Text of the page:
the heaviness of the dark
it was much earlier than her bedtime at home, but still claudia felt tired. she thought she might have an iron deficieny anemia: tired blood. perhaps, the pressures of everyday stress and strain had gotten her down. maybe she was light-headed from hunger; her brain cells were being robbed of vitally needed oxygen for good growth, and ... yawn.
she shouldn't have worried. it had been an unusually busy day. a busy and unusual day. so she lay there in the great quiet of the museum next to the warm quiet of her brother and allowed the soft stillness to settle around them: a comforter of quiet. the silence seeped from their heads to their soles and into their souls. they stretched out and relaxed. instead of oxygen and stress, claudia thought now of hushed and quiet words: glide, fur, banana, peace. even the footsteps of the night watchman added only an accented quarter-note to the silence that had become a hum, a lullaby.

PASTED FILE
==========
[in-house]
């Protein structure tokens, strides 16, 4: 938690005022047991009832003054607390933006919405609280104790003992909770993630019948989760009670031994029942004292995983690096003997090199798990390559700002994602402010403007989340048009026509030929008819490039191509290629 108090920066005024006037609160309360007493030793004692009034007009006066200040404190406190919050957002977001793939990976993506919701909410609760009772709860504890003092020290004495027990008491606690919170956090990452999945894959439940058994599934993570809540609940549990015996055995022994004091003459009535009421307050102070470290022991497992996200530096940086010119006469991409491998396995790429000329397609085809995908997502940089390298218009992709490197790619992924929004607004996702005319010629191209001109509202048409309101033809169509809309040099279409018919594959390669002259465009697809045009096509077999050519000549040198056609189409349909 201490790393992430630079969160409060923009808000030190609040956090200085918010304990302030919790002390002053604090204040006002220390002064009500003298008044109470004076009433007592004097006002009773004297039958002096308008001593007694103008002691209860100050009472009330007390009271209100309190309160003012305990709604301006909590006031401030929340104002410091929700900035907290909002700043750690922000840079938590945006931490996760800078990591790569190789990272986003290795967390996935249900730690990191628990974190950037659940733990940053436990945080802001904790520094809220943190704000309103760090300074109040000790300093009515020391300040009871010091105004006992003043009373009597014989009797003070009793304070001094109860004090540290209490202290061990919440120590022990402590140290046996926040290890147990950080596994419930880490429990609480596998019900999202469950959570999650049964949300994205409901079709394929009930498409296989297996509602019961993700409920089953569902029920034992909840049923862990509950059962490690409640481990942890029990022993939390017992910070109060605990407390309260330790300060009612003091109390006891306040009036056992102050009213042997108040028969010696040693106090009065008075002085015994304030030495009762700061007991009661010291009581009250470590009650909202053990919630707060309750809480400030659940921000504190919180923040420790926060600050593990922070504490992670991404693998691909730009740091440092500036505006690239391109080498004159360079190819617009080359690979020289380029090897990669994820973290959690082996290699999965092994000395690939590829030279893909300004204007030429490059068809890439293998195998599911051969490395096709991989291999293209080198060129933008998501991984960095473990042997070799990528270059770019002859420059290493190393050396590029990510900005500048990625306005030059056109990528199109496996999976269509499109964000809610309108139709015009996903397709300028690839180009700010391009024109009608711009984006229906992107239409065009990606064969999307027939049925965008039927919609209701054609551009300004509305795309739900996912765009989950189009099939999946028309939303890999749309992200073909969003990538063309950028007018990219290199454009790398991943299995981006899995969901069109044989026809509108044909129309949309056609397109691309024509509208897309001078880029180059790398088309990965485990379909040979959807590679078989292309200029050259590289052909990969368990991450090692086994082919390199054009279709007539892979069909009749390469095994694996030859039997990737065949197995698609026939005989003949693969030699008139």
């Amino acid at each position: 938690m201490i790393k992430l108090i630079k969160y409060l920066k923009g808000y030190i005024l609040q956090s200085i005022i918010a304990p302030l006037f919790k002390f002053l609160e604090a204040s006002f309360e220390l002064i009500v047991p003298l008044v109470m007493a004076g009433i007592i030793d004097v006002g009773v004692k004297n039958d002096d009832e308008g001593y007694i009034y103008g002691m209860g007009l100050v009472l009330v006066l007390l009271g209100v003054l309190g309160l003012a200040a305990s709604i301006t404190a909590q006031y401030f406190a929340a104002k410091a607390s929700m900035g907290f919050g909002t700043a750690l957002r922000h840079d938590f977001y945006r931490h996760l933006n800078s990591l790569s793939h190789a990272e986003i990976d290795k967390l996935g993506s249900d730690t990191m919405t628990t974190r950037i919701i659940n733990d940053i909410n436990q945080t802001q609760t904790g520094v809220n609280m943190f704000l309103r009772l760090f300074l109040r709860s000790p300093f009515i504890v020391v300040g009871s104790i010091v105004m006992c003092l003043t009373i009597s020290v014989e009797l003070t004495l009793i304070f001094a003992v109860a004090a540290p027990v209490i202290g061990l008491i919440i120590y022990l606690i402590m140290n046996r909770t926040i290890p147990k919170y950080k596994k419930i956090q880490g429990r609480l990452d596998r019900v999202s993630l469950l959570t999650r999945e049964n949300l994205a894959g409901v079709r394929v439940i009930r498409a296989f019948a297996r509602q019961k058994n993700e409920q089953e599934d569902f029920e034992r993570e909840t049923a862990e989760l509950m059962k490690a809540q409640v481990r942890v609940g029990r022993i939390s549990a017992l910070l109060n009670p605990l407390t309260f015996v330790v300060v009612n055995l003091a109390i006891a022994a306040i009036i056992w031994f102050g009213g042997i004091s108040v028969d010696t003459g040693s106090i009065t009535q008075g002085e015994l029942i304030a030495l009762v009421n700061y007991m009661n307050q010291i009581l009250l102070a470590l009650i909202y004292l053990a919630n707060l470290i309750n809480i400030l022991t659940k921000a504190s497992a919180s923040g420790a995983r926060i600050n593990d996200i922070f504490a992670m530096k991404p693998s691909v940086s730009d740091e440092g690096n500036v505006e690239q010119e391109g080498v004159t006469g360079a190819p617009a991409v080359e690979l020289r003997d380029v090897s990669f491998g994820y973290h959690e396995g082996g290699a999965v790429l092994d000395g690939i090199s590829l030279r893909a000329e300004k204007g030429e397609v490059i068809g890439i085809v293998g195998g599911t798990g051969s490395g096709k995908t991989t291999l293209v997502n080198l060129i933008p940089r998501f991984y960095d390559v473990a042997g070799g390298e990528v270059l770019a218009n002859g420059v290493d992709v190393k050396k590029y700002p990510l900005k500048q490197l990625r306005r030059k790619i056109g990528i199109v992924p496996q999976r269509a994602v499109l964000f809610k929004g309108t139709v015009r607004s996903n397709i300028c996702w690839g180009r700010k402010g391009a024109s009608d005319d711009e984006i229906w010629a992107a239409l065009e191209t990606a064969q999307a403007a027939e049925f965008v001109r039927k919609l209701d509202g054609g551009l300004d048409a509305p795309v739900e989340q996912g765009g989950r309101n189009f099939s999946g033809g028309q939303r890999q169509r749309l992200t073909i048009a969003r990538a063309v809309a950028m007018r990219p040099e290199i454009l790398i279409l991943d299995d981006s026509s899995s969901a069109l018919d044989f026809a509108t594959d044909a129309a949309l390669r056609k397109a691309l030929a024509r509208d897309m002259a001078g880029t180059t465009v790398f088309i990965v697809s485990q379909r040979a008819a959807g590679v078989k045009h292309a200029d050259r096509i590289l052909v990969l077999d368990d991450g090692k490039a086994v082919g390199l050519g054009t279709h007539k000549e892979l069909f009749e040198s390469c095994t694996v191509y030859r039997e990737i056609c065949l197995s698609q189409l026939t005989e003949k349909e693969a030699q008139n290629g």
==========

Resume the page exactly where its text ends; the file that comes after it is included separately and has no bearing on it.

they lay perfectly still even long after he passed. then they whispered good night to each other and fell asleep. they were quiet sleepers and hidden by the heaviness of the dark, there were not easily discovered.
(from from the mixed-up files of mrs. basil e. frankweiler, by elaine lobl konigsburg, published 1967)